This got me exercised (no difficult task), because it was being used to promote bs author’s book on how to write a best selling novel. Another one. One day, in the not too distant future, when you walk into a bookshop, it will be full of students on break from their writing degree, looking for the latest tranche of books on how to write. There won’t be any novels in there that aren’t written to some dull formula, produced by students of writing courses and guided into print by agents and publishers who, you guessed it, took the parallel degree in publishing.
This came floating into the ether at the same time as some drivel about the Booker of Bookers.
The last thing we need is the insufferable self-congratulation and earnestness that goes with celebrating such pompous, mediocre books.
We all do it differently.
Some need silence, a room of their own. Some can work at the kitchen table with the kids baking up a storm around them. Others go to the library, or a café. I drafted my first published book in a small shelter in the Botanic Gardens in Durham (mornings in one of the University libraries, lunch and afternoons at the Botanic Gardens – all very civilized).
The real point is that we each have to find our ideal working conditions. And when I say ideal, I mean the ones that work best taking into account the fact we might have kids/pets/spouses/rent to pay/day jobs/noisy neighbours. Any writer who tells you to lock yourself in your study and pound out three thou a day is basically telling you to write like them. And you can’t. You have to write like you. It might take some time to find what that is, and there is no harm in trying other people’s methods, but they’re not gospel.
Writers are lucky in that all they need is a decent notebook and a pen or pencil. Anywhere you can perch the notebook on your knee, you can write. It might be for an hour in the bathroom with the door locked; it might be on the train; it may even be in the luxury of a study. But wherever it is, the most important space is the one you make in your head.
I find that if I am in the right frame of mind, I can write anywhere. I haven’t been able to put that to the test in recent years as I rarely get out of the house, and I do confess to preferring my study with all my books around me. But I have written in all sorts of places. On beaches, trains, buses, in lectures, in bathrooms and bedrooms, attics and cellars, gardens and libraries, theatres and drama studios, in lighting boxes, stone circles, on hilltops, in a castle…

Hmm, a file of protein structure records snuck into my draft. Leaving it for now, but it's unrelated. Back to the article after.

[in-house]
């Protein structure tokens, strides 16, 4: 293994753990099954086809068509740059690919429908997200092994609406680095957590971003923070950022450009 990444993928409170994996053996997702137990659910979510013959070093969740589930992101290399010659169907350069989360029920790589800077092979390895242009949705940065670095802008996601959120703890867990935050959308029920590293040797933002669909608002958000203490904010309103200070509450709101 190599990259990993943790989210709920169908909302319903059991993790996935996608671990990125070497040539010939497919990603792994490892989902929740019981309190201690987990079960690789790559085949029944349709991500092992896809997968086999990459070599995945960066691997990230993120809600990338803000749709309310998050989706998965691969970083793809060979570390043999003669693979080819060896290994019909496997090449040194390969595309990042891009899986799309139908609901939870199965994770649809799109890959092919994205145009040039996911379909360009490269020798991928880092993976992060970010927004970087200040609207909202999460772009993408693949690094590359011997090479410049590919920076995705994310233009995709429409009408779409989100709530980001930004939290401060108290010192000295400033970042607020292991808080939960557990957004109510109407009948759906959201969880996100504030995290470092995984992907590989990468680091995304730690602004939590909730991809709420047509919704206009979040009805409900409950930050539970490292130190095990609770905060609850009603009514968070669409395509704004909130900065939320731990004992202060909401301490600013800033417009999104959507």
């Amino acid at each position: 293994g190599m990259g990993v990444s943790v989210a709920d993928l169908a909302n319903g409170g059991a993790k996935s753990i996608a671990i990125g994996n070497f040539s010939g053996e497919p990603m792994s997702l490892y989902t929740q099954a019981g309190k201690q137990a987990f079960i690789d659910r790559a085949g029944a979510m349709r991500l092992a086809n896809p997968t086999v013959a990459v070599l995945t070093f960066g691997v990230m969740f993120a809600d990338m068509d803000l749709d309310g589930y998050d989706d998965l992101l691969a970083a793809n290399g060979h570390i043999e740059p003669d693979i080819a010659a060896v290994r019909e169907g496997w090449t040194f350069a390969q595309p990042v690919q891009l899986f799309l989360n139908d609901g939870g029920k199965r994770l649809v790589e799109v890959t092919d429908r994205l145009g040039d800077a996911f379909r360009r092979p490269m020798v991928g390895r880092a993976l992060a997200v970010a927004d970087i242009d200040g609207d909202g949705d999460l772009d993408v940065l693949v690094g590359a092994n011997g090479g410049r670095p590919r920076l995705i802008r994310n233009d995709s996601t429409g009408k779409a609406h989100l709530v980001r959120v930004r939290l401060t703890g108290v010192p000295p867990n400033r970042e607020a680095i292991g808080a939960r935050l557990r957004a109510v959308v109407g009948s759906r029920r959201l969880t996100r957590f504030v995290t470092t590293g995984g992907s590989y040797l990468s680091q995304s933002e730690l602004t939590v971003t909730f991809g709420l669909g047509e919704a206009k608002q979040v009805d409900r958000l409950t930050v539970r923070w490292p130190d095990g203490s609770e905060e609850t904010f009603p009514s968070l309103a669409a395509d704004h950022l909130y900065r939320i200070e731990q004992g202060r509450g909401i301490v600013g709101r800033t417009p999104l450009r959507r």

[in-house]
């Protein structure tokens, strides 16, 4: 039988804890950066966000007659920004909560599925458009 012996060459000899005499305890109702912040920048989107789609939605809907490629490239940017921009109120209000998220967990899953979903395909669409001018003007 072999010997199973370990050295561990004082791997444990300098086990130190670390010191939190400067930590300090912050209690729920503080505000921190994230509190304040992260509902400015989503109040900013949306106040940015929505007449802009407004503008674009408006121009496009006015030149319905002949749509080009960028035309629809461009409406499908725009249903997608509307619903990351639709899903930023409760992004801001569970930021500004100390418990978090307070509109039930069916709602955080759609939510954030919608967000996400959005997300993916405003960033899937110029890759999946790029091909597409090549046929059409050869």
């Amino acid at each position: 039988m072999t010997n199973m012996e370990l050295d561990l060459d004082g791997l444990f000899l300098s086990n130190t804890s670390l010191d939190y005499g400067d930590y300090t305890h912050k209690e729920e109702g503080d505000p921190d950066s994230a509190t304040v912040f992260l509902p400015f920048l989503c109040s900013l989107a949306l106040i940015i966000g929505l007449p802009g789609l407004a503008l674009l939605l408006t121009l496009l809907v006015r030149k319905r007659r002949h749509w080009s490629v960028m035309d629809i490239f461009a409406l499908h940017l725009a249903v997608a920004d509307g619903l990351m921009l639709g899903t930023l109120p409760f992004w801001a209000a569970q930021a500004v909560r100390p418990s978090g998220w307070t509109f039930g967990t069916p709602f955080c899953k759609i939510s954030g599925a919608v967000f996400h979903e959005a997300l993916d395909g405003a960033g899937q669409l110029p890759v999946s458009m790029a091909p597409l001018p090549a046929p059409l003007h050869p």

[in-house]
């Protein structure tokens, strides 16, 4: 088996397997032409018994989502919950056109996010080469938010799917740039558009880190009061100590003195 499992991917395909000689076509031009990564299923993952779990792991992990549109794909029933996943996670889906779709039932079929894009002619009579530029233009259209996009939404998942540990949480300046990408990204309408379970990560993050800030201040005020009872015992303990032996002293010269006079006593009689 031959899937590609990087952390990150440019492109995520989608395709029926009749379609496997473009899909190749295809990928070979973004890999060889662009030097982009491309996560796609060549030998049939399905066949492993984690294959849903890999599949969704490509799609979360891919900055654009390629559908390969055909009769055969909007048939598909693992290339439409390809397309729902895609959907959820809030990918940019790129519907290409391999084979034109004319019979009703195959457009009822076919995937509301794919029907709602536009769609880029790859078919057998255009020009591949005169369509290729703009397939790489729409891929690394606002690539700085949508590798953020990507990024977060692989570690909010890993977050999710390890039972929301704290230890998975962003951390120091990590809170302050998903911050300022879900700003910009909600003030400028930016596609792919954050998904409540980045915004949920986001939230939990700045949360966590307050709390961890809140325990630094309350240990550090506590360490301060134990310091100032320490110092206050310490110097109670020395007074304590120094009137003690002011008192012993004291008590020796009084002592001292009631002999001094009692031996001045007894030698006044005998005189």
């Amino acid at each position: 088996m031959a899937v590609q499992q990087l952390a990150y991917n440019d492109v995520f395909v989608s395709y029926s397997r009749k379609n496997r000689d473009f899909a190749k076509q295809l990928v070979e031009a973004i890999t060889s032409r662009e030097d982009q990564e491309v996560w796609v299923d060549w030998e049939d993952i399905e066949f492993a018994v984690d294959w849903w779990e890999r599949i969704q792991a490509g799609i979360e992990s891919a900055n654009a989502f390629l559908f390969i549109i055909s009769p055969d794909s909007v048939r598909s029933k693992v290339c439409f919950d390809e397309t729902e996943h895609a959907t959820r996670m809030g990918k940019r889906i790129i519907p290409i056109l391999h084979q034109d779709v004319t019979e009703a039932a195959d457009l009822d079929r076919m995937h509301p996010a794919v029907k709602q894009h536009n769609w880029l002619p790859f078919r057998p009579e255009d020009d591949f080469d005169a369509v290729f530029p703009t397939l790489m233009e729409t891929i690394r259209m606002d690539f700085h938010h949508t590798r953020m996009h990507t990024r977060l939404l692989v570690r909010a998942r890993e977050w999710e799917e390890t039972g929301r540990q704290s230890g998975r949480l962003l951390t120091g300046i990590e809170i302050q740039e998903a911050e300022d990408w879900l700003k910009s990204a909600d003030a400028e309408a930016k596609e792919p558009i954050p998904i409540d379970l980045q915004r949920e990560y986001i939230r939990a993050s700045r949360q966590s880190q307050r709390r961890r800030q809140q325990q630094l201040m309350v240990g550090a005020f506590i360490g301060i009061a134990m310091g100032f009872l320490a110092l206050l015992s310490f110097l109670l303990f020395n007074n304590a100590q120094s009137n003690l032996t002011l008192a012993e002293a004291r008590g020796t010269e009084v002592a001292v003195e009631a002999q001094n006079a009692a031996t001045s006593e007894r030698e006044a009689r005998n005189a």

If there is any point to this, it is that if you cannot shut yourself away or re-arrange your life to put your writing in the centre (much as you would love to), don’t despair. Don’t think you are not or cannot be a writer because you don’t have a study. Make the space in your head and keep your notebook with you at all times. Take advantage of whatever time comes your way. Writing is a pure magic and can be conjured in any circumstance. Be a magician.
Thursday, 15 May 2008
Of course, this is just the ‘first’ draft. I put that in inverted commas because the first draft committed to paper/machine only gets there by a weird process in the strange space that is the inside of my head. I have walked through a scene with the actors until I can see it from all directions. In the process, I have knocked a lot of the really rough edges off, leaving it ready for detailed editing.
I used to look at editing as a necessary chore. I suspect that stems from the amount of non-fiction I’ve produced. While editing is necessary to achieve clarity, it is also necessary to remove all ambiguity and layering. These are the very things that, if used properly, make a piece of fiction interesting – to read and to write. I am really looking forward to getting my teeth into this.
At the moment the text is both text and a series of notes to myself. In trying to conjure up an atmosphere for example, I will pile on the adjectives in the first draft. They are there to guide me. When I come back, the challenge is to find a word or phrase that will encapsulate the section of thesaurus I have thrown at the canvas. The trick also is to keep all the links to other bits of text that will work on the reader at a subconscious level so that one scene will echo another through mood, scent, movement or whatever other device is appropriate.